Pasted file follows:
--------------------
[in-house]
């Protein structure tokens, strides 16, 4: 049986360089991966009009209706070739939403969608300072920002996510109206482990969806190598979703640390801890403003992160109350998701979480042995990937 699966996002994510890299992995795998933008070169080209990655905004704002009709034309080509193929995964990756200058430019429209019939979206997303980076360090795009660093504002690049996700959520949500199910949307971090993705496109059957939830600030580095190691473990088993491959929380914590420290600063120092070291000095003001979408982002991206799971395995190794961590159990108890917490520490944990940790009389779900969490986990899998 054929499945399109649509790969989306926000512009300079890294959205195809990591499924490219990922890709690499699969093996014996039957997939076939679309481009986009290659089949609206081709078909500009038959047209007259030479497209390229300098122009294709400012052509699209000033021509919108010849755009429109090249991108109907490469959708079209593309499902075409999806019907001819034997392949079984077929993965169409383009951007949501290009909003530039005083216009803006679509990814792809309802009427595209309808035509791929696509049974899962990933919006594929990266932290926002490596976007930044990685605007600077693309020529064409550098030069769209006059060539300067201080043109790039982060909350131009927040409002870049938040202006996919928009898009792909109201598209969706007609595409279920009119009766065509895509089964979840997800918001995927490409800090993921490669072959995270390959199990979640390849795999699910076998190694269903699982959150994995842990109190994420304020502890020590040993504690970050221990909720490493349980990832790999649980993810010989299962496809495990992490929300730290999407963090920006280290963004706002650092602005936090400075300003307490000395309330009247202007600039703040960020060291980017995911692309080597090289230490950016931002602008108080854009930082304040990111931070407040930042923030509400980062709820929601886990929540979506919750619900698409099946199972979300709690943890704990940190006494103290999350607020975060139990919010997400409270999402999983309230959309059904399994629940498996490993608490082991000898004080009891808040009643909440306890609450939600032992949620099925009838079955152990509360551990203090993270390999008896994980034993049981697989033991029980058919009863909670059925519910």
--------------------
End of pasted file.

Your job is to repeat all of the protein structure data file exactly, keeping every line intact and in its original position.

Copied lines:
[in-house]
């Protein structure tokens, strides 16, 4: 049986360089991966009009209706070739939403969608300072920002996510109206482990969806190598979703640390801890403003992160109350998701979480042995990937 699966996002994510890299992995795998933008070169080209990655905004704002009709034309080509193929995964990756200058430019429209019939979206997303980076360090795009660093504002690049996700959520949500199910949307971090993705496109059957939830600030580095190691473990088993491959929380914590420290600063120092070291000095003001979408982002991206799971395995190794961590159990108890917490520490944990940790009389779900969490986990899998 054929499945399109649509790969989306926000512009300079890294959205195809990591499924490219990922890709690499699969093996014996039957997939076939679309481009986009290659089949609206081709078909500009038959047209007259030479497209390229300098122009294709400012052509699209000033021509919108010849755009429109090249991108109907490469959708079209593309499902075409999806019907001819034997392949079984077929993965169409383009951007949501290009909003530039005083216009803006679509990814792809309802009427595209309808035509791929696509049974899962990933919006594929990266932290926002490596976007930044990685605007600077693309020529064409550098030069769209006059060539300067201080043109790039982060909350131009927040409002870049938040202006996919928009898009792909109201598209969706007609595409279920009119009766065509895509089964979840997800918001995927490409800090993921490669072959995270390959199990979640390849795999699910076998190694269903699982959150994995842990109190994420304020502890020590040993504690970050221990909720490493349980990832790999649980993810010989299962496809495990992490929300730290999407963090920006280290963004706002650092602005936090400075300003307490000395309330009247202007600039703040960020060291980017995911692309080597090289230490950016931002602008108080854009930082304040990111931070407040930042923030509400980062709820929601886990929540979506919750619900698409099946199972979300709690943890704990940190006494103290999350607020975060139990919010997400409270999402999983309230959309059904399994629940498996490993608490082991000898004080009891808040009643909440306890609450939600032992949620099925009838079955152990509360551990203090993270390999008896994980034993049981697989033991029980058919009863909670059925519910």